Høstrup and Andersen stated that “Through transformational leadership, a vision can infuse day-to-day activities with purpose and inspire employees to transcend their own self-interest and contribute to the realization of the desirable future described by the vision.” King Solomon demonstrated this in articulating his vision to build the temple. Because of the vision King Solomon cast, those involved in the temple’s construction (and by extension the subsequent post-exilic reconstruction) worked “heartily, as to the Lord and not to men” (Colossians 3:23).
Four Factors of Transformational Leadership
King Solomon exhibited idealized influence, inspirational motivation, intellectual stimulation, and individualized consideration during the construction of the temple.
Judge and Piccolo found that idealized influence is the most valid and generalizable factor with regard to “its effects on followers’ job satisfaction, leader satisfaction and motivation as well as leaders’ job performance and group or organization performance.” Northouse stated that leaders exhibiting idealized influence “provide followers with a vision and a sense of mission.” King Solomon demonstrated idealized influence in his casting of the vision for the construction of the temple.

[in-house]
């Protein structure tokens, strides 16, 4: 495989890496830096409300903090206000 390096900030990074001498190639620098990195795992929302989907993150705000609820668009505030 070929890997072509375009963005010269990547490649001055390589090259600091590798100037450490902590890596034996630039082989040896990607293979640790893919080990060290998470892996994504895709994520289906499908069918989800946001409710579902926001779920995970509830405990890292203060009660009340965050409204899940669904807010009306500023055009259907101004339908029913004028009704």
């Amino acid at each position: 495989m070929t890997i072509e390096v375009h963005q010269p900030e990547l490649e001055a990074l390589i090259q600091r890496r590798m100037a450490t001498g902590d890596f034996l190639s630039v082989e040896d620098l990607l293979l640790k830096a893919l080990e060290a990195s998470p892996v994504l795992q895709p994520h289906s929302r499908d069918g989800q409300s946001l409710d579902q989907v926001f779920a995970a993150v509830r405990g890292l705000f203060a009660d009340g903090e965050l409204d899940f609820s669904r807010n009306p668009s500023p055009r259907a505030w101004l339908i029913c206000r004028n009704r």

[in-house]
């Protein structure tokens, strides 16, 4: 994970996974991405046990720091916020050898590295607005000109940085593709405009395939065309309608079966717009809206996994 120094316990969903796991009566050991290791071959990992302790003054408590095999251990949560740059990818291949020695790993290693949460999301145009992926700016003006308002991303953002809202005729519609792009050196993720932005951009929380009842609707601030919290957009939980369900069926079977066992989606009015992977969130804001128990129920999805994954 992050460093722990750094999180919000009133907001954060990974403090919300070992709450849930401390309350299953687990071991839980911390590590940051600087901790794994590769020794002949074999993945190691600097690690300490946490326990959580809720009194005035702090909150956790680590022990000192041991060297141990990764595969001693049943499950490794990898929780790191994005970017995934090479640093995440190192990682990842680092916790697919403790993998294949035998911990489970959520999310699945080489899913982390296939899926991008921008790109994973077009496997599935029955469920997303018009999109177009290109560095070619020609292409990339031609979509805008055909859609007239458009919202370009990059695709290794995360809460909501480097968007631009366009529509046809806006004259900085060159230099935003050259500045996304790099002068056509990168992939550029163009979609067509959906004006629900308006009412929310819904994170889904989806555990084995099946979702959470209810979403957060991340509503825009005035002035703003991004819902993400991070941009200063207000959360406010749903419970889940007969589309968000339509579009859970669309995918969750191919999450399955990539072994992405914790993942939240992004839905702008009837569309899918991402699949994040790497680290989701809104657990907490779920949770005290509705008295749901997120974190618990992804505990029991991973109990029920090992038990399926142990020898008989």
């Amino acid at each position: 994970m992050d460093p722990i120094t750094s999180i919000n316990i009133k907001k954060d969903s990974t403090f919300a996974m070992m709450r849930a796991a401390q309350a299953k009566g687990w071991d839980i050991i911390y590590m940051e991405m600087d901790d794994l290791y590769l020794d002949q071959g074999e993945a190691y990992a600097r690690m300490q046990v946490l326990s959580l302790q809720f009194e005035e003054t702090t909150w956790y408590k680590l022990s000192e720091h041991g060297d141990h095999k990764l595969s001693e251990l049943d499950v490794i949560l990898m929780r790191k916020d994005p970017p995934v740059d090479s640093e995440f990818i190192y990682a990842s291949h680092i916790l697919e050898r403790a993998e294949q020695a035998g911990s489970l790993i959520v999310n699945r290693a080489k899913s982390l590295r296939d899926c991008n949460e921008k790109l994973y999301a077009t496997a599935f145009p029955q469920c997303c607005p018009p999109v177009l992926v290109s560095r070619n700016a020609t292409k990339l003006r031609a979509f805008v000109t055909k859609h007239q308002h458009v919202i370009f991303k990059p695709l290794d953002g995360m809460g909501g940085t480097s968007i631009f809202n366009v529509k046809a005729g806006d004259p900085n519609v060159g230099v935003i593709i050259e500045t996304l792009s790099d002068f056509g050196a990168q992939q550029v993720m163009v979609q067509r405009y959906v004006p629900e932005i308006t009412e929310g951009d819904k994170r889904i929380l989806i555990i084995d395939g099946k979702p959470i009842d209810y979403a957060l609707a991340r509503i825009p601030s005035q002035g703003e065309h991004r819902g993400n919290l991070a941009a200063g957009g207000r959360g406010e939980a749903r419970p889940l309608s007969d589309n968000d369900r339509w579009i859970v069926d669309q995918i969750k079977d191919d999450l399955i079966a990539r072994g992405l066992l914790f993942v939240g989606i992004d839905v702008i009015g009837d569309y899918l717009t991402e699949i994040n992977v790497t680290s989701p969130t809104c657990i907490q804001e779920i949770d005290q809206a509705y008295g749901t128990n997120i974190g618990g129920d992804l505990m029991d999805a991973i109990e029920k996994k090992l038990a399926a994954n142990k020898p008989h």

Northouse described inspirational motivation as a technique by which leaders inspire their followers through motivation to commit to the organization’s shared vision. Wu et al. found that “group-focused leadership, consisting of idealized influence and inspirational motivation, positively influenced group identification and collective efficacy among followers.” King Solomon used motivation to inspire 183,300 Israelites (1 Kings 5:13-16) and the Sidonian lumberjacks (1 Kings 5:6) to commit to accomplish his vision for the temple.
King Solomon’s intellectual stimulation is evident in his relationship with King Hiram of Tyre. Northouse explained that intellectual stimulation “stimulates followers to be creative and innovative.” Thuan stated that “Leader intellectual stimulation enhances follower intrinsic motivation, which leads to improving levels of creative performance.” King Solomon requested that King Hiram provide him with timber for the temple, but left King Hiram to solve the problem of how to transport it from Tyre to Jerusalem. In doing so, King Solomon stimulated King Hiram to “be creative and innovative” and use his enhanced intrinsic motivation to solve the problem himself.